|Standard model of particle physics|
A Majorana fermion, also referred to as a Majorana particle, is a fermion that is its own antiparticle. They were hypothesized by Ettore Majorana in 1937. The term is sometimes used in opposition to a Dirac fermion, which describes fermions that are not their own antiparticles.
All of the Standard Model fermions except the neutrino behave as Dirac fermions at low energy (after electroweak symmetry breaking), but the nature of the neutrino is not settled and it may be either Dirac or Majorana. In condensed matter physics, Majorana fermions exist as quasiparticle excitations in superconductors and can be used to form Majorana bound states possessing non-abelian statistics.
The concept goes back to Majorana's 1937 suggestion that neutral spin-1/2 particles can be described by a real wave equation (the Majorana equation), and would therefore be identical to their antiparticle (since the wave function of particle and antiparticle are related by complex conjugation).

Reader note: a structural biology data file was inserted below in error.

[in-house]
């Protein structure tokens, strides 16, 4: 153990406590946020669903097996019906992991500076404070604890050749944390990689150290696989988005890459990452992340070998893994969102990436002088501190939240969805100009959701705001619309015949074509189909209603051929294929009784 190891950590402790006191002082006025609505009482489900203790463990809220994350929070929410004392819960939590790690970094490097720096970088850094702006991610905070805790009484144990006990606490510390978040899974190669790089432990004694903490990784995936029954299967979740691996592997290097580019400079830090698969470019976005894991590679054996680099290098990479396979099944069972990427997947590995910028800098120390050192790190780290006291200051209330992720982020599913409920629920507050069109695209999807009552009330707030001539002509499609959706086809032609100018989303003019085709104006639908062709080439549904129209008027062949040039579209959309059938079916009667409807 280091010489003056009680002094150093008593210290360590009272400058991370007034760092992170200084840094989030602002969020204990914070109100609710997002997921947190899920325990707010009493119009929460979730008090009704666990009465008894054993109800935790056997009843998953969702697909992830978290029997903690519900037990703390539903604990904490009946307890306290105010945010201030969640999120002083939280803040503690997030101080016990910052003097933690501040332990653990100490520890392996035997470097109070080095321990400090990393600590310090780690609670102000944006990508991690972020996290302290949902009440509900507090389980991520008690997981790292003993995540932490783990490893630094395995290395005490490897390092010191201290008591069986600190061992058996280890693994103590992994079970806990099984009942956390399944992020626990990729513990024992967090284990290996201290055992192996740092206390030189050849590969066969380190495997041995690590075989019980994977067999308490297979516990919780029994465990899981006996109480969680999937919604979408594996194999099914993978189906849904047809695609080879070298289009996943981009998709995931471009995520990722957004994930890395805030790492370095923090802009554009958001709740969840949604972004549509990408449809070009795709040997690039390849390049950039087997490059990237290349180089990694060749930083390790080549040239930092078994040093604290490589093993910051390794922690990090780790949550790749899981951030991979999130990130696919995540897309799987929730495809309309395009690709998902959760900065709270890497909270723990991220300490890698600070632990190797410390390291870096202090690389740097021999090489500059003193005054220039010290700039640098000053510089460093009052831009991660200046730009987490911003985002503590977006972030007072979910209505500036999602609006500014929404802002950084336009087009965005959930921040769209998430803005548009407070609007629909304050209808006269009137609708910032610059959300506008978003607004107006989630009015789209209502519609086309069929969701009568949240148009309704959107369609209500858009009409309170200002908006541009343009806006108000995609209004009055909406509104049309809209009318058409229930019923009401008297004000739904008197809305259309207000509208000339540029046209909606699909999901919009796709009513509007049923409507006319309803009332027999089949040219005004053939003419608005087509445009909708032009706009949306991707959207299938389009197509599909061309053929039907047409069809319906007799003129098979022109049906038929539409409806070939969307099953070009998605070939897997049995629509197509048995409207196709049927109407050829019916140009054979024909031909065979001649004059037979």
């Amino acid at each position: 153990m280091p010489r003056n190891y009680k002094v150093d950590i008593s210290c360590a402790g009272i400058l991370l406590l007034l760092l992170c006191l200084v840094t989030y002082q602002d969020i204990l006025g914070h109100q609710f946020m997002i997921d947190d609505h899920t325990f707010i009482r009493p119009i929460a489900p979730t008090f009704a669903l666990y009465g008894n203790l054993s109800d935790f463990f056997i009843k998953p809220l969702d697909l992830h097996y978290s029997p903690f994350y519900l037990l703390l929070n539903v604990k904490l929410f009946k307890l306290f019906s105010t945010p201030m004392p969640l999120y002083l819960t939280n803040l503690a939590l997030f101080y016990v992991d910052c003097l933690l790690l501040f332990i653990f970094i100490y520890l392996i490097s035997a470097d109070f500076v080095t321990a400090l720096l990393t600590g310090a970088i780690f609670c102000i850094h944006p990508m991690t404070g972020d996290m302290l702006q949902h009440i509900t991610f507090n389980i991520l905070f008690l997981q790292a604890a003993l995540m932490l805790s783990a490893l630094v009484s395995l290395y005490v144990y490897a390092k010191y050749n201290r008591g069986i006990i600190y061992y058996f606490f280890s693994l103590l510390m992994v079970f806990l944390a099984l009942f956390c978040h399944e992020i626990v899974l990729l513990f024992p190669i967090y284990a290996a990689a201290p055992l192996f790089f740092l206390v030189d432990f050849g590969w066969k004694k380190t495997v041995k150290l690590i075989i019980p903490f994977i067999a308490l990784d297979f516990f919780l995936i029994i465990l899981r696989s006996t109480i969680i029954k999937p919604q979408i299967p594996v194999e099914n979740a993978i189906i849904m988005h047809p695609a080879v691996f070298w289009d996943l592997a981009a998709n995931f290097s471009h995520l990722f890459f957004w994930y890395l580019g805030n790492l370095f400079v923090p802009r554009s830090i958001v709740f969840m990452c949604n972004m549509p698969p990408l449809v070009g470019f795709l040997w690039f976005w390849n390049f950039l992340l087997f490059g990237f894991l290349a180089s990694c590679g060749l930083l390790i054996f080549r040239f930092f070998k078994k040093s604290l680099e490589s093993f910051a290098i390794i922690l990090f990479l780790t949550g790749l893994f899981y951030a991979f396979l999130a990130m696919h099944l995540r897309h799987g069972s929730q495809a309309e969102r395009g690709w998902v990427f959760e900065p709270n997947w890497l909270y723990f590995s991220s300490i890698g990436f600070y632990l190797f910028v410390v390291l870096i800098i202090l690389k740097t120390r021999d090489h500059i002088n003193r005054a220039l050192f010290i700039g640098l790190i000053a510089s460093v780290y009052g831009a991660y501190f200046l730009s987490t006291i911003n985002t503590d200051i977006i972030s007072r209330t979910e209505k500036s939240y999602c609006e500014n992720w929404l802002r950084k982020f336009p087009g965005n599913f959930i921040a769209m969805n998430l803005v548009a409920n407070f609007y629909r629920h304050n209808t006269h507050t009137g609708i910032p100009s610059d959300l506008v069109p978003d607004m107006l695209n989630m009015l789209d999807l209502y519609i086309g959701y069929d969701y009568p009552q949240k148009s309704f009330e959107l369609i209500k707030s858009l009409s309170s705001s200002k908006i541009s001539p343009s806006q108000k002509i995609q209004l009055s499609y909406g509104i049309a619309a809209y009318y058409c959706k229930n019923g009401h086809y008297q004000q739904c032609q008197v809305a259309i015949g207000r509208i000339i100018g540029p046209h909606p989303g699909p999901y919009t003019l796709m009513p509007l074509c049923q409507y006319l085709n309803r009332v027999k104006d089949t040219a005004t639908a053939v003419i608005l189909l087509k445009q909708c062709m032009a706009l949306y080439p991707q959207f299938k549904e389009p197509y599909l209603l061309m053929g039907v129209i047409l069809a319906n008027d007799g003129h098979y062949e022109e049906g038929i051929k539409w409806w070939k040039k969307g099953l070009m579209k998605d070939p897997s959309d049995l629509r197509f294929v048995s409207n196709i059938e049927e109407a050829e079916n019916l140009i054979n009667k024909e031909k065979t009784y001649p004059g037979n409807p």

The difference between Majorana fermions and Dirac fermions can be expressed mathematically in terms of the creation and annihilation operators of second quantization. The creation operator creates a fermion in quantum state (described by a real wave function), while the annihilation operator annihilates it (or, equivalently, creates the corresponding antiparticle). For a Dirac fermion the operators and are distinct, while for a Majorana fermion they are identical.
Since particles and antiparticles have opposite conserved charges, only an uncharged particle can have a Majorana mass[clarification needed]. All of the elementary fermions of the Standard Model have gauge charges, so they cannot have fundamental Majorana masses. However, the right-handed sterile neutrinos introduced to explain neutrino oscillation could have Majorana masses. If they do, then at low energy (after electroweak symmetry breaking), by the seesaw mechanism, the neutrino fields would naturally behave as six Majorana fields, with three expected to have very high masses (comparable to the GUT scale) and the other three expected to have very low masses (comparable to 1 eV). If right-handed neutrinos exist but do not have a Majorana mass, the neutrinos would instead behave as three Dirac fermions and their antiparticles with masses coming directly from the Higgs interaction, like the other Standard Model fermions.